Do your best and hope for the best
Herbert Rappaport, who was an Austrian-soviet screenwriter and film director, said, “I hope that while so many people are out smelling the flowers, someone is taking the time to plant some.”
Bridge players, usually declarers, sometimes hope that the defenders are too busy smelling the roses to find the killing defense.
In this deal, South is in three no-trump. West leads a fourth-highest diamond two, and East plays his six under dummy’s seven. What should happen after that?
I agree with South’s opening bid. He was right to add one point for the excellent five-card club suit. Then North used a textbook transfer sequence.
South starts with eight top tricks: two hearts, one diamond (trick one) and five clubs. At trick two, he should lead a diamond straight back. (Here, because it looks as though West has the diamond ace, probably declarer should win initially with his diamond nine and return the three.)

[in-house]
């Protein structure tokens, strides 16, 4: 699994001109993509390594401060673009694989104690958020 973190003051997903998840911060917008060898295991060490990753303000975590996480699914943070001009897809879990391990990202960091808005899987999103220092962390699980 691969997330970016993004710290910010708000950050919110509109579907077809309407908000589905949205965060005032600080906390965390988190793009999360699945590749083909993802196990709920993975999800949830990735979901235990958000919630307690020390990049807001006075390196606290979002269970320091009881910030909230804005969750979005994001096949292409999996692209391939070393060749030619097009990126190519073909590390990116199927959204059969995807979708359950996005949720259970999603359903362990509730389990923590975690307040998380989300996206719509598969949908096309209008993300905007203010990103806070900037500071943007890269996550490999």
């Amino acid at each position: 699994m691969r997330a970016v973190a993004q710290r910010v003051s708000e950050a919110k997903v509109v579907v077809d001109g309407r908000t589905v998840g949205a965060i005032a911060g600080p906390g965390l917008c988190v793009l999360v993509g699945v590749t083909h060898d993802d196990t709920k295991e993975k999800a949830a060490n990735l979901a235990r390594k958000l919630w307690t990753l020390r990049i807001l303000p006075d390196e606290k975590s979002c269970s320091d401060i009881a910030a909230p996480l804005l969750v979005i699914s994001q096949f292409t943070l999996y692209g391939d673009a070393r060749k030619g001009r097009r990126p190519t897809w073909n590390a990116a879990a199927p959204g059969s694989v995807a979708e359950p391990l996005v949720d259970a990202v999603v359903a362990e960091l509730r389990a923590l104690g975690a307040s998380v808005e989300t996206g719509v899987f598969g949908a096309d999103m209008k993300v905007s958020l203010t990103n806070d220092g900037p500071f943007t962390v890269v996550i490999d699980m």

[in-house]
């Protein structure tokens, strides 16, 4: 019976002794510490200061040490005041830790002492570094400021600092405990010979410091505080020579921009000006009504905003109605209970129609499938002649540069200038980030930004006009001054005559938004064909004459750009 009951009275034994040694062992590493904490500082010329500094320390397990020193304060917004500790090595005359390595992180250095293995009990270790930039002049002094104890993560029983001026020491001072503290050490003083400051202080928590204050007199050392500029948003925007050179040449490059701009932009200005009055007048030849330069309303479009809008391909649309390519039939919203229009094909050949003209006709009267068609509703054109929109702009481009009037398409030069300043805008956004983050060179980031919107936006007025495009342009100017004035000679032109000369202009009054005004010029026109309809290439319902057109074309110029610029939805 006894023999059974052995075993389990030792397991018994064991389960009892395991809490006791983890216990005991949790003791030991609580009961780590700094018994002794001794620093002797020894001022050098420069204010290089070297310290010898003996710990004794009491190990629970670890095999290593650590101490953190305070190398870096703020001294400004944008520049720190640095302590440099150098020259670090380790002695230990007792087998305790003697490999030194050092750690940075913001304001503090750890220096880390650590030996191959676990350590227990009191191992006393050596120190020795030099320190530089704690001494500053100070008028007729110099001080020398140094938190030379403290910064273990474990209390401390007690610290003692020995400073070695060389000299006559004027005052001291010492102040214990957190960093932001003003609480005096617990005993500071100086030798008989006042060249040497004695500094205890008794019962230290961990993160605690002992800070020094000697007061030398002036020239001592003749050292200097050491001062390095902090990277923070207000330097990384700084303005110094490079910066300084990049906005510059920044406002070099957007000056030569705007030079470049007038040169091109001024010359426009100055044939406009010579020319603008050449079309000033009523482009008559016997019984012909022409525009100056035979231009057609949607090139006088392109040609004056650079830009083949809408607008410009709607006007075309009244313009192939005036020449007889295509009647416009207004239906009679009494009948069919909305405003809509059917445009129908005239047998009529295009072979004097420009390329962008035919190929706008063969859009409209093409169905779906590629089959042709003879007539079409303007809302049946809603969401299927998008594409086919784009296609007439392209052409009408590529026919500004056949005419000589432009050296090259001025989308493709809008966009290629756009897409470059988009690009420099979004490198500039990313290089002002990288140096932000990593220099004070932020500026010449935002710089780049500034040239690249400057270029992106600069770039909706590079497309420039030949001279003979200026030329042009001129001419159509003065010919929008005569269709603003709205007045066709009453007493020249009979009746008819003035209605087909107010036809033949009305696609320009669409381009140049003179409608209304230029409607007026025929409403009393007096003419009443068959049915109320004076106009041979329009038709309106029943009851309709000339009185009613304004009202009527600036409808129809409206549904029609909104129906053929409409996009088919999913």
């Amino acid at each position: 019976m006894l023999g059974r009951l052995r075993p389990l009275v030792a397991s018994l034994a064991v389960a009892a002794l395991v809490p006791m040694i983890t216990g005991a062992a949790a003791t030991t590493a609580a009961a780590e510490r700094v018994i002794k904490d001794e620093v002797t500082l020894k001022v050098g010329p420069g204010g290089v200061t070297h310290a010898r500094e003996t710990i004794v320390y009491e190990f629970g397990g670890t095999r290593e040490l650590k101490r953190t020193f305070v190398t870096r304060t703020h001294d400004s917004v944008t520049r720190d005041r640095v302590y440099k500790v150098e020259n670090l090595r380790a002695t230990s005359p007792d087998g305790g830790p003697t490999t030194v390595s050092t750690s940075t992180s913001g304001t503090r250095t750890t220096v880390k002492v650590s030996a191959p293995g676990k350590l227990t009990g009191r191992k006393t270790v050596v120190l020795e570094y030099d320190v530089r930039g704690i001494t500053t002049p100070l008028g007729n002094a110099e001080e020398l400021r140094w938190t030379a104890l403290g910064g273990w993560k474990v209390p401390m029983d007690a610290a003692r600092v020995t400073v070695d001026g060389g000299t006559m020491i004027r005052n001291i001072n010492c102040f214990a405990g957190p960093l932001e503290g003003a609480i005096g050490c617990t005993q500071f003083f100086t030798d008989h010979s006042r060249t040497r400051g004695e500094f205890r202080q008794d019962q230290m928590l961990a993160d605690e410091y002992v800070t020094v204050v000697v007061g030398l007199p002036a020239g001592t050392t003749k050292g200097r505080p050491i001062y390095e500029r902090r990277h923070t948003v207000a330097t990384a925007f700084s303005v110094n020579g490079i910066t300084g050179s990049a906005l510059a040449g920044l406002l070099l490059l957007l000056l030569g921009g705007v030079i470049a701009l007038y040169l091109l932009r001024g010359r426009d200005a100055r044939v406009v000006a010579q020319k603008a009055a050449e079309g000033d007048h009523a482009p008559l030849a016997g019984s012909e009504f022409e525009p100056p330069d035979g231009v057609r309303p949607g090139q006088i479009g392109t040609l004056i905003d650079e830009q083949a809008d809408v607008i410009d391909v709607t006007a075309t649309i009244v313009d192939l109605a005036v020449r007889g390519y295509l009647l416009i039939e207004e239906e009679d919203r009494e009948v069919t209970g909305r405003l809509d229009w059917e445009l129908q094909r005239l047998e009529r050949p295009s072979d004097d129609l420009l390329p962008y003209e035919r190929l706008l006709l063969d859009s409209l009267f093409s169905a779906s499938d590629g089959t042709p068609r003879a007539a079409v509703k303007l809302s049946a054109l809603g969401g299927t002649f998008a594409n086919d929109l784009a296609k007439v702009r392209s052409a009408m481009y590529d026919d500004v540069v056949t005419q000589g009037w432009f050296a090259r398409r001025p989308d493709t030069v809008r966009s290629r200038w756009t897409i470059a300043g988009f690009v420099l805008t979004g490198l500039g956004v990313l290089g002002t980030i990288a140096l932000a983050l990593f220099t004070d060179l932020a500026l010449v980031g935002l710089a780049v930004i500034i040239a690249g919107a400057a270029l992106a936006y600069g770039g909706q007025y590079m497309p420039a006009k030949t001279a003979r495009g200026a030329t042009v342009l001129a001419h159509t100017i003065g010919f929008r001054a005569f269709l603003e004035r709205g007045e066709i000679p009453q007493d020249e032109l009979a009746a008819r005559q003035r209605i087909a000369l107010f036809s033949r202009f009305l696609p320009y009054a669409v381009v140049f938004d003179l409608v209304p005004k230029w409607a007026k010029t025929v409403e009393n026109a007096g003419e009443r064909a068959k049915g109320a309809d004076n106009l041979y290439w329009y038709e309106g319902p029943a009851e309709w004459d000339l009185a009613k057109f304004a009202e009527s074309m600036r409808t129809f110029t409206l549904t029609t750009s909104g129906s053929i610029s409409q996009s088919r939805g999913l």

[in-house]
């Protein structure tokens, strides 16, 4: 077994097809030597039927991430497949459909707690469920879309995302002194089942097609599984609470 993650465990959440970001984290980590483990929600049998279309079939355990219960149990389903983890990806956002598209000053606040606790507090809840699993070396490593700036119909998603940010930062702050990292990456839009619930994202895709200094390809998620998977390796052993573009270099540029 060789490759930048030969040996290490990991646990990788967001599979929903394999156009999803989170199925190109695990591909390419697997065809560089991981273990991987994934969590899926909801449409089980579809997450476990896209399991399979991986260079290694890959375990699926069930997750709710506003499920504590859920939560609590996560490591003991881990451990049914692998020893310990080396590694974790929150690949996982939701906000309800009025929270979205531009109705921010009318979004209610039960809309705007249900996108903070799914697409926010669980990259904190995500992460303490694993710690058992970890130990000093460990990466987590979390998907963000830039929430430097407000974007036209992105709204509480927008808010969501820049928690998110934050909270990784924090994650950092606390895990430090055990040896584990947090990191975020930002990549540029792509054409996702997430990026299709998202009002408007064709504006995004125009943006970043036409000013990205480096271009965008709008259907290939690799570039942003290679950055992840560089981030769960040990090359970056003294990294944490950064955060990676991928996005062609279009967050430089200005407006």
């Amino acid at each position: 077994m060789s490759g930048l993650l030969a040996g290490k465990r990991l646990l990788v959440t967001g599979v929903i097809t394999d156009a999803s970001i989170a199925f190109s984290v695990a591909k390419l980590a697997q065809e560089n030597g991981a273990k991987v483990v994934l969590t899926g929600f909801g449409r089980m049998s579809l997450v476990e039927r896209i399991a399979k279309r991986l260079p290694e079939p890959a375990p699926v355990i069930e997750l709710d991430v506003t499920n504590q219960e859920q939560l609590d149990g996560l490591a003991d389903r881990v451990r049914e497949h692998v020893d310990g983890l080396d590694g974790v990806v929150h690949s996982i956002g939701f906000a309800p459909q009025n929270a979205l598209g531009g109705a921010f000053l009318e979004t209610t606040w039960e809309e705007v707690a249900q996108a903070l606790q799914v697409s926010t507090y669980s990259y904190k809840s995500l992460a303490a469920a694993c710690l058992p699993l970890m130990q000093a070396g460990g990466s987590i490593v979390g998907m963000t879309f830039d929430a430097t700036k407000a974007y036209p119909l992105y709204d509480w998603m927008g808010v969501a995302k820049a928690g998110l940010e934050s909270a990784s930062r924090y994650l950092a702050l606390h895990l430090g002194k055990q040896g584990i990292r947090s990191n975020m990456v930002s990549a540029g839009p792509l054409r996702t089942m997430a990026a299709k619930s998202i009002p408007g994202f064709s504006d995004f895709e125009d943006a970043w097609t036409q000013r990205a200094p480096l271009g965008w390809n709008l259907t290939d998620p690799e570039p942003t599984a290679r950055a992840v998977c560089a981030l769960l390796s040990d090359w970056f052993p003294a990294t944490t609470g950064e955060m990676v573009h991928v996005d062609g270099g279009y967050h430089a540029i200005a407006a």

Now the spotlight falls on East (especially if South leads the diamond 10 from the dummy at trick two). He must win with his ace and shift to the spade two, having placed the spade ace with his partner. Then the defenders can take one diamond and four spades. Note that West can help by dropping a dramatic diamond jack at trick two, his highest card signaling for the highest-ranking suit.
At one table, South unwisely played three rounds of hearts. East cleverly unblocked his queen under dummy’s king, so West won trick four with his heart jack. Getting the message, he cashed the spade ace and played another round for down one.